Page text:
As a person that loves the beauty of nature and photographing all it has to offer without the presence of man or man-made items. There are many times I have learned over the years that incorporating those elements in certain images turns out to be a must have for without these additional elements the images feel like they would be missing something.
You might create a great final image of a location that has a lot of offer but leaves the viewer a little short in determining the true sense of scale of the area. Common locations for this are rock canyons yet there are other instances this comes into play. Take a look at these photos and see how much more the images offer with man and man-made subjects.
Below friend and fellow photographer Kevin McNeal stands on a large rock inside Devil’s Punch bowl showing how gigantic this space truly is. He is facing a large opening that is a couple stories tall, an element in this image that you hardly notice.
Here several hikers stand for a rest near a junction inside a canyon in Zion National Park. It’s hard to spot them at first glance as they kind of blend into the environment, you will see them in the center. Immediately you can understand how tall and narrow the walls are.
Of course it does not need to be limited to canyon and rock caverns. Large open spaces with sky can be enhanced with a person placed in it to help provide scale. Here my wife Molly stands on a rock ledge over looking the valley below on a hike in Alaska’s Chugach Mountains.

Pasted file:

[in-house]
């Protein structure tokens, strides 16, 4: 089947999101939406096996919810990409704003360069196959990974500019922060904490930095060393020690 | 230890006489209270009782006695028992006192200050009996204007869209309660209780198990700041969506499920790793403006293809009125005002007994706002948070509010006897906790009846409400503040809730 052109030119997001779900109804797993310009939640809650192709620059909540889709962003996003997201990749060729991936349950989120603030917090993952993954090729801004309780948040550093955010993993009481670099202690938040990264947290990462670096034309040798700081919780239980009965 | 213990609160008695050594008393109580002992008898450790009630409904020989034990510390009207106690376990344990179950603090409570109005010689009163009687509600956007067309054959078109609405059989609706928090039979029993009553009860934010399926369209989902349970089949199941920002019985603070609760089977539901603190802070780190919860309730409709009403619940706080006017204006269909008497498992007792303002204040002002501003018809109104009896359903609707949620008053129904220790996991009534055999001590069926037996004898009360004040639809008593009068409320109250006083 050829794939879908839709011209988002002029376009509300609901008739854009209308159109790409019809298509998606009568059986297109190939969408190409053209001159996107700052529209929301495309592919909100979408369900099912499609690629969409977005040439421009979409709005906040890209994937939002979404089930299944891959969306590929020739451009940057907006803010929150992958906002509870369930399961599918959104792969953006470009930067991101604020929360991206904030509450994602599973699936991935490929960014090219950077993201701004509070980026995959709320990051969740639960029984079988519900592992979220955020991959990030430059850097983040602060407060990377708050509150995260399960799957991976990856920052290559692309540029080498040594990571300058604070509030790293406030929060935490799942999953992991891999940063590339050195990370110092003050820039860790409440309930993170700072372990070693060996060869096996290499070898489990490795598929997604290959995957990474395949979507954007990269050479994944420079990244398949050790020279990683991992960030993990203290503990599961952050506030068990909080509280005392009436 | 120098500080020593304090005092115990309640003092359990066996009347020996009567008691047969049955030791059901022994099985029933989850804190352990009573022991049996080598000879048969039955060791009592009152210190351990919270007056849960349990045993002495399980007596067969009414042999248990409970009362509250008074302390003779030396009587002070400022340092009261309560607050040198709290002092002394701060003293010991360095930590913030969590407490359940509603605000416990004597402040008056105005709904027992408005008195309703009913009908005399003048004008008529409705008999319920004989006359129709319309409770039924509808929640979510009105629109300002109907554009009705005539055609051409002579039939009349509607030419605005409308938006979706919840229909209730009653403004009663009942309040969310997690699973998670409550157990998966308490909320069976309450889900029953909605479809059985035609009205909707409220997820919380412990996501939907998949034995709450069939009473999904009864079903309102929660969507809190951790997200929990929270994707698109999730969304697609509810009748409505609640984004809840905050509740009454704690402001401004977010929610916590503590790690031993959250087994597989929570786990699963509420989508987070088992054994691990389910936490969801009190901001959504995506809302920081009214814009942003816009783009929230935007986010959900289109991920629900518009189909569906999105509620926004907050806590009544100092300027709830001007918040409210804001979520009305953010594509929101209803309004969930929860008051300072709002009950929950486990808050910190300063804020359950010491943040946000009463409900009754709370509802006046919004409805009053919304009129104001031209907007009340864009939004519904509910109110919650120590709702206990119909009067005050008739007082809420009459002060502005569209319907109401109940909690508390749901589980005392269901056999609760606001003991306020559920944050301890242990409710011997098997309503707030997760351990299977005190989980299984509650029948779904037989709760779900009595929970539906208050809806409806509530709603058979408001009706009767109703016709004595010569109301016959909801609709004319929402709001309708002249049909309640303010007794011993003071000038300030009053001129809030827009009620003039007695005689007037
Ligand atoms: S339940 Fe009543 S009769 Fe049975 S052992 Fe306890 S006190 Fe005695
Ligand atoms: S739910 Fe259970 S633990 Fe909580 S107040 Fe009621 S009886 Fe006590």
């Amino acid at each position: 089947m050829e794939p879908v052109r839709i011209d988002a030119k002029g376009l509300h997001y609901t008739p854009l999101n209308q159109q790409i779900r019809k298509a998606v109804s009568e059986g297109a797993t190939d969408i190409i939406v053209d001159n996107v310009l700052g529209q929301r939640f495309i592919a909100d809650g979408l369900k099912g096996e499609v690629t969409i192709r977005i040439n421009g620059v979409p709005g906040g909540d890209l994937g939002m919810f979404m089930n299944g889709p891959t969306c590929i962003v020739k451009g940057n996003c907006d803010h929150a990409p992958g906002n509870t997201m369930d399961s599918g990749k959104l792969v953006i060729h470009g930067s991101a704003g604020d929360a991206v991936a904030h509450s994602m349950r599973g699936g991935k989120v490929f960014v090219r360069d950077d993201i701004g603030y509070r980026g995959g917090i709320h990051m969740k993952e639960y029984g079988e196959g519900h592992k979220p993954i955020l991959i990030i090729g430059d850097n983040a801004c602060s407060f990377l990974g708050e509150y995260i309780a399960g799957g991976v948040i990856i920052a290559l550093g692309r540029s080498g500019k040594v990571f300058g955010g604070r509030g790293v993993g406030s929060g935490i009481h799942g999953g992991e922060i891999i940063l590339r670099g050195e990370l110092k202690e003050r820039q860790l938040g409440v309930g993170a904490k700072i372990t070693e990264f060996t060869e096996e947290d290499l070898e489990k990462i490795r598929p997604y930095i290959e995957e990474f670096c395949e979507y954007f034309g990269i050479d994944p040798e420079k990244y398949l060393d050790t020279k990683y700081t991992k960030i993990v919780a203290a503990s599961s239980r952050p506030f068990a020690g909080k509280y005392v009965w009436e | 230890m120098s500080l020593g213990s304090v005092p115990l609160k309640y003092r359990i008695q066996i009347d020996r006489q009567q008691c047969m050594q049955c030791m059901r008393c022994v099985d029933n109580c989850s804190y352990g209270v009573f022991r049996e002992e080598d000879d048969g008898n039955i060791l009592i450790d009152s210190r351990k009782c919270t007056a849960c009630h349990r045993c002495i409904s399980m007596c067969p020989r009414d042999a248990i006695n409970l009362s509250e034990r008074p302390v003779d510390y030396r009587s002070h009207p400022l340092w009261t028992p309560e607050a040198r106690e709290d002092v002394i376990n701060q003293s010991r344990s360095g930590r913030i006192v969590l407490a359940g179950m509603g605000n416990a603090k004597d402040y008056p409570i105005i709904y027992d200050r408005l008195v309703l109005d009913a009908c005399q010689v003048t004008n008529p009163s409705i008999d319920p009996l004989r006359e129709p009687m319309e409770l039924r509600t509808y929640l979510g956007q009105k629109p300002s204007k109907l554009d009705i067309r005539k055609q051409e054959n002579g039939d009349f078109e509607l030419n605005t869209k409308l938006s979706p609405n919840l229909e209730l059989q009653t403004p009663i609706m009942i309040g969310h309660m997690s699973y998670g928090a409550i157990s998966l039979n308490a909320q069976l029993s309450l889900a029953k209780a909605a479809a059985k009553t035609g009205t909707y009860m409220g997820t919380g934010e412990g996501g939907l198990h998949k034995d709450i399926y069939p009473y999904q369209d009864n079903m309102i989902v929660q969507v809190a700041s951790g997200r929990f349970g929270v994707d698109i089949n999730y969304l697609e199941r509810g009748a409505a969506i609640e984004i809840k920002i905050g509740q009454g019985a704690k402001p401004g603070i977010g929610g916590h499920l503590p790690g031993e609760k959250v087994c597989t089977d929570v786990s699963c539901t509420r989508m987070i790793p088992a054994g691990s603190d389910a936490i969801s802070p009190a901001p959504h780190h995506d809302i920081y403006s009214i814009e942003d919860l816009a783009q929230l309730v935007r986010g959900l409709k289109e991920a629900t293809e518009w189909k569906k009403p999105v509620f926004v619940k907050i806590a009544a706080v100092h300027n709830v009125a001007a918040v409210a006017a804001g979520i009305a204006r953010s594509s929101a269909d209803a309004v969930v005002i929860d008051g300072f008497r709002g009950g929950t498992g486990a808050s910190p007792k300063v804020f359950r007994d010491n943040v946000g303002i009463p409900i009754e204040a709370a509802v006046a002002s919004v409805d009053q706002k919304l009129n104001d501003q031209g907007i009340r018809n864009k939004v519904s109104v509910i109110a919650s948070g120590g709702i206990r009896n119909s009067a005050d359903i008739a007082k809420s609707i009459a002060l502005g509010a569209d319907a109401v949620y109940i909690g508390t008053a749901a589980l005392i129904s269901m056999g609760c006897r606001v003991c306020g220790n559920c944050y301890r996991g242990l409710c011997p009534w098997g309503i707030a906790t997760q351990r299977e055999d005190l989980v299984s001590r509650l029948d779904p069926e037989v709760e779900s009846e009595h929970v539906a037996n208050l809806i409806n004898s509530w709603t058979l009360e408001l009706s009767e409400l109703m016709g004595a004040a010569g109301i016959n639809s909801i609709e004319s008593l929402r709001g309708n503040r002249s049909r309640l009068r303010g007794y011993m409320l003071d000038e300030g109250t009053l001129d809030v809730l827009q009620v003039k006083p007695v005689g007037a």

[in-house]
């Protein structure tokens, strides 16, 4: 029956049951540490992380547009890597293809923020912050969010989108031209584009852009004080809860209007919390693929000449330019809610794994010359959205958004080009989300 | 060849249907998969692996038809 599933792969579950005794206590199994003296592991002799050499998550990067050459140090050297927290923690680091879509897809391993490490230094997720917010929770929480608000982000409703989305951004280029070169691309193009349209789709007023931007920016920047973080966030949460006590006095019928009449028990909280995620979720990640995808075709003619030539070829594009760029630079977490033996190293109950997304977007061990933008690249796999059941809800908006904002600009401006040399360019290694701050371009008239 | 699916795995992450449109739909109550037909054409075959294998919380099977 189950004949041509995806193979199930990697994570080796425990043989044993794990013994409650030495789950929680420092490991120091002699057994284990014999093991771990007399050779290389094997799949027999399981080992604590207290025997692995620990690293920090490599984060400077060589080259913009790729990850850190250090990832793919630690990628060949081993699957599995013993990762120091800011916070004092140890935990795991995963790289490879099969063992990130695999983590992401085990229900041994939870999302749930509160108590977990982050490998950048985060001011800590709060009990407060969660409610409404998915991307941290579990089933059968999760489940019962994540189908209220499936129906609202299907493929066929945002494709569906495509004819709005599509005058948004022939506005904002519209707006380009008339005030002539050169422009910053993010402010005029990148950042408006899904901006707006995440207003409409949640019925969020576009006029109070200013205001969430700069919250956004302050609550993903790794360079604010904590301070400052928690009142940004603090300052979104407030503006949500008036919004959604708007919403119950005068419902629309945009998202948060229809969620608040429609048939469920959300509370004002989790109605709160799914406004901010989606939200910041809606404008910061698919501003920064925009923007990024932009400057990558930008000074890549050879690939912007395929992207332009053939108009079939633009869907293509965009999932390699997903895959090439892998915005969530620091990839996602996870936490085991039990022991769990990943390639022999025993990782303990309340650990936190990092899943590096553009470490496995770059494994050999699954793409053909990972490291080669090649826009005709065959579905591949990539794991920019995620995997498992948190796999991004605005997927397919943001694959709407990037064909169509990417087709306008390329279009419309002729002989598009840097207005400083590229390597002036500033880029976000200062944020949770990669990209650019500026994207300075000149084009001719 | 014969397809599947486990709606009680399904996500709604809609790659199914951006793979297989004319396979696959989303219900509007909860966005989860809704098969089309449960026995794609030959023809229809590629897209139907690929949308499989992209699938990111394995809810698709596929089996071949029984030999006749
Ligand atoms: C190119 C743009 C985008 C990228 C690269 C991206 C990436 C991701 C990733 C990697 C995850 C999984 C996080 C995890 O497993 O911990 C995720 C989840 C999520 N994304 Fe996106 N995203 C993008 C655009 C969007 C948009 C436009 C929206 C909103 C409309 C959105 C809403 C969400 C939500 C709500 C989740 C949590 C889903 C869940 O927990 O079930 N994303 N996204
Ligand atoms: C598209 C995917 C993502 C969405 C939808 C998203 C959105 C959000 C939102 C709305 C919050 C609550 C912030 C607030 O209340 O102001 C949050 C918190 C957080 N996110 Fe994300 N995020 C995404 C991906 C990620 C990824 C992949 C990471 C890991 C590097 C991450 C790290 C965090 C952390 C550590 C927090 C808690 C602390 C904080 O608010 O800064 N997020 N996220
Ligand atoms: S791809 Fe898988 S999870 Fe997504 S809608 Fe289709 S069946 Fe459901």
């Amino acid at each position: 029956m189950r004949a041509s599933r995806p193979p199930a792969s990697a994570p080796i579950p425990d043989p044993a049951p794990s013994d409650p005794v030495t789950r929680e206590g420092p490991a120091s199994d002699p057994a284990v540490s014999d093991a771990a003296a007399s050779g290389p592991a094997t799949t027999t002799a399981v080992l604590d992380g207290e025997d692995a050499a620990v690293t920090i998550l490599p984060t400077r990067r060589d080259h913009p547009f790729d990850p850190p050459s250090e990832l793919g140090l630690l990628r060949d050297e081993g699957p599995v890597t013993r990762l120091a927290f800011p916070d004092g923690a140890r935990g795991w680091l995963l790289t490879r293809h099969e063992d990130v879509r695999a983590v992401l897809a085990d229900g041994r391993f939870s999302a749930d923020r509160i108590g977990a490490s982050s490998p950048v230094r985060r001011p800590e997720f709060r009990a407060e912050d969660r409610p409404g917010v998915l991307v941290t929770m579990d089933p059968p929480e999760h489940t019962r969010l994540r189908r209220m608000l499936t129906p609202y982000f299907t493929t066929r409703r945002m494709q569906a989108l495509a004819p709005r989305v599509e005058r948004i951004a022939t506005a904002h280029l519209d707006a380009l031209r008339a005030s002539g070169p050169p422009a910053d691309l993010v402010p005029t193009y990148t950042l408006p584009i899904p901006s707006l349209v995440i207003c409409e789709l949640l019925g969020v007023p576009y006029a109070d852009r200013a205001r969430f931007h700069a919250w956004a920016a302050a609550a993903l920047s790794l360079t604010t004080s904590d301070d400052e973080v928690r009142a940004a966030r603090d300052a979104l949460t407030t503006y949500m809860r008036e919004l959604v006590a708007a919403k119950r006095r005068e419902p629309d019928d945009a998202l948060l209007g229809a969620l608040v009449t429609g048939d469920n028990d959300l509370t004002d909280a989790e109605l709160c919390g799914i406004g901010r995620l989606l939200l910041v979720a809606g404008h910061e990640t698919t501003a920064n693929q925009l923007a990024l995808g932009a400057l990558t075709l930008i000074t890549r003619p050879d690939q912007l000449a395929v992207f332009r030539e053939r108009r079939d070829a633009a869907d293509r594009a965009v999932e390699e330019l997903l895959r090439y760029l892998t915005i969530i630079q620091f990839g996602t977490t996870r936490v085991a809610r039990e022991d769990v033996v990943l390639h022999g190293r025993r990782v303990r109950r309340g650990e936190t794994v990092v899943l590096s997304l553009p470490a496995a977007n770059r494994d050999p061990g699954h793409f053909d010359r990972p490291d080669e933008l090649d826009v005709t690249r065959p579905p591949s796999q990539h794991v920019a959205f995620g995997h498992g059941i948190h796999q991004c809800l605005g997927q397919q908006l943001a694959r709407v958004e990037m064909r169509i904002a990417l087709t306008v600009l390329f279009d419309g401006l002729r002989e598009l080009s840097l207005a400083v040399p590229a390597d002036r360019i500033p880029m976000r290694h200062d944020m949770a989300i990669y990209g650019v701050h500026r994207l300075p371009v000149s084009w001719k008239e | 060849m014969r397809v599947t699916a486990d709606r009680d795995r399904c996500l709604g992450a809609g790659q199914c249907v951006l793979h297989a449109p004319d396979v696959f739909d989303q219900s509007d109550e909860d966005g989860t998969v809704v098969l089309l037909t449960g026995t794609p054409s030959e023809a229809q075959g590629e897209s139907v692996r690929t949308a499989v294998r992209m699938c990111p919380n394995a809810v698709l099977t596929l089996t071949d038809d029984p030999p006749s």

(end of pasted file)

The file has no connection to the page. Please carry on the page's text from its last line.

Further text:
We do not limit this to humans. Below is an image of Napli Coastline with a 60ft catamaran showing not much more than a white dot in the ocean, thus you can see just how immense this landscape is.
And then there are scenes the opposite can be true. Not having a sense of scale can actually enhance the image and leave the viewer with their own interpretation, especially for more intimate abstract views. Below are several examples.
The width of these diagonal channels is not easily known. Would you say they would be measured in feet or inches? If you are curious these are actually over 2 feet wide.
Here we are really are not sure if it’s the side of a larger rock wall or what. Actually it’s zoomed in texture of a rock captured with a telephoto at close range.
Lastly we have color reflected on water. This could be a wide angle take or a telephoto or somewhere in between. It has an absence of scale not making it very easy to determine. Yet does that really matter here? I would say no.
On your next photography excursion think about scale and how it relates to what you are trying to show in your final work. It is a key element where exclusion or inclusion can make for vastly different pieces of work.